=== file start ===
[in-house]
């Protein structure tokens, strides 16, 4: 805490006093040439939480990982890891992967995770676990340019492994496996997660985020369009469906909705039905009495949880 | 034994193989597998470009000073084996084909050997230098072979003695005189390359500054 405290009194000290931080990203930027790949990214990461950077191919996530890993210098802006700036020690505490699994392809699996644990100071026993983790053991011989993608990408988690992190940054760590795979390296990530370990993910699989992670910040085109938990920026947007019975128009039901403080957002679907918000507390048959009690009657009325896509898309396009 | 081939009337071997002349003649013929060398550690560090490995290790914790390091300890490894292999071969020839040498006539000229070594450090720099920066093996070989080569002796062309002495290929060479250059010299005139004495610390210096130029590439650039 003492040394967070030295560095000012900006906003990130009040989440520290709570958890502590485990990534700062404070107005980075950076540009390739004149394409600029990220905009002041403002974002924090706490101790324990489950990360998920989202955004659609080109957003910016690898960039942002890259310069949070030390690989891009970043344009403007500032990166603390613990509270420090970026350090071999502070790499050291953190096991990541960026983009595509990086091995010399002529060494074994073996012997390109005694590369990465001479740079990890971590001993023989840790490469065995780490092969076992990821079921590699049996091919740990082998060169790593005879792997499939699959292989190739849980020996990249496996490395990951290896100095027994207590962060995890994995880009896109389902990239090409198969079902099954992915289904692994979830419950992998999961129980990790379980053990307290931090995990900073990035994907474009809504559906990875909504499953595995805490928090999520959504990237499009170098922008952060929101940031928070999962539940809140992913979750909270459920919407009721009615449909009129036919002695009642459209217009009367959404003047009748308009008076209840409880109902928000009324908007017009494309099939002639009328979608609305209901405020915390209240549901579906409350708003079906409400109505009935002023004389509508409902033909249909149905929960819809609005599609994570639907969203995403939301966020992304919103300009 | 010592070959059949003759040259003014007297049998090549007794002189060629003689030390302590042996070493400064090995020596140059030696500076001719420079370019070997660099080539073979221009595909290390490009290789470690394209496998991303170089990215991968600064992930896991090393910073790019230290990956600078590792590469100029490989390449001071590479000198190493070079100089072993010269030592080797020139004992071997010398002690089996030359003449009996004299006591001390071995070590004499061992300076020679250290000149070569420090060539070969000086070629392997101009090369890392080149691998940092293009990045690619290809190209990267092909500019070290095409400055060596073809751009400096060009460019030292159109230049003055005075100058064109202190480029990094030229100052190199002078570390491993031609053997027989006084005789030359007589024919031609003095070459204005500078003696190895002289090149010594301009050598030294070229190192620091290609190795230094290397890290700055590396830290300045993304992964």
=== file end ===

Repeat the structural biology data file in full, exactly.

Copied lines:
[in-house]
């Protein structure tokens, strides 16, 4: 805490006093040439939480990982890891992967995770676990340019492994496996997660985020369009469906909705039905009495949880 | 034994193989597998470009000073084996084909050997230098072979003695005189390359500054 405290009194000290931080990203930027790949990214990461950077191919996530890993210098802006700036020690505490699994392809699996644990100071026993983790053991011989993608990408988690992190940054760590795979390296990530370990993910699989992670910040085109938990920026947007019975128009039901403080957002679907918000507390048959009690009657009325896509898309396009 | 081939009337071997002349003649013929060398550690560090490995290790914790390091300890490894292999071969020839040498006539000229070594450090720099920066093996070989080569002796062309002495290929060479250059010299005139004495610390210096130029590439650039 003492040394967070030295560095000012900006906003990130009040989440520290709570958890502590485990990534700062404070107005980075950076540009390739004149394409600029990220905009002041403002974002924090706490101790324990489950990360998920989202955004659609080109957003910016690898960039942002890259310069949070030390690989891009970043344009403007500032990166603390613990509270420090970026350090071999502070790499050291953190096991990541960026983009595509990086091995010399002529060494074994073996012997390109005694590369990465001479740079990890971590001993023989840790490469065995780490092969076992990821079921590699049996091919740990082998060169790593005879792997499939699959292989190739849980020996990249496996490395990951290896100095027994207590962060995890994995880009896109389902990239090409198969079902099954992915289904692994979830419950992998999961129980990790379980053990307290931090995990900073990035994907474009809504559906990875909504499953595995805490928090999520959504990237499009170098922008952060929101940031928070999962539940809140992913979750909270459920919407009721009615449909009129036919002695009642459209217009009367959404003047009748308009008076209840409880109902928000009324908007017009494309099939002639009328979608609305209901405020915390209240549901579906409350708003079906409400109505009935002023004389509508409902033909249909149905929960819809609005599609994570639907969203995403939301966020992304919103300009 | 010592070959059949003759040259003014007297049998090549007794002189060629003689030390302590042996070493400064090995020596140059030696500076001719420079370019070997660099080539073979221009595909290390490009290789470690394209496998991303170089990215991968600064992930896991090393910073790019230290990956600078590792590469100029490989390449001071590479000198190493070079100089072993010269030592080797020139004992071997010398002690089996030359003449009996004299006591001390071995070590004499061992300076020679250290000149070569420090060539070969000086070629392997101009090369890392080149691998940092293009990045690619290809190209990267092909500019070290095409400055060596073809751009400096060009460019030292159109230049003055005075100058064109202190480029990094030229100052190199002078570390491993031609053997027989006084005789030359007589024919031609003095070459204005500078003696190895002289090149010594301009050598030294070229190192620091290609190795230094290397890290700055590396830290300045993304992964």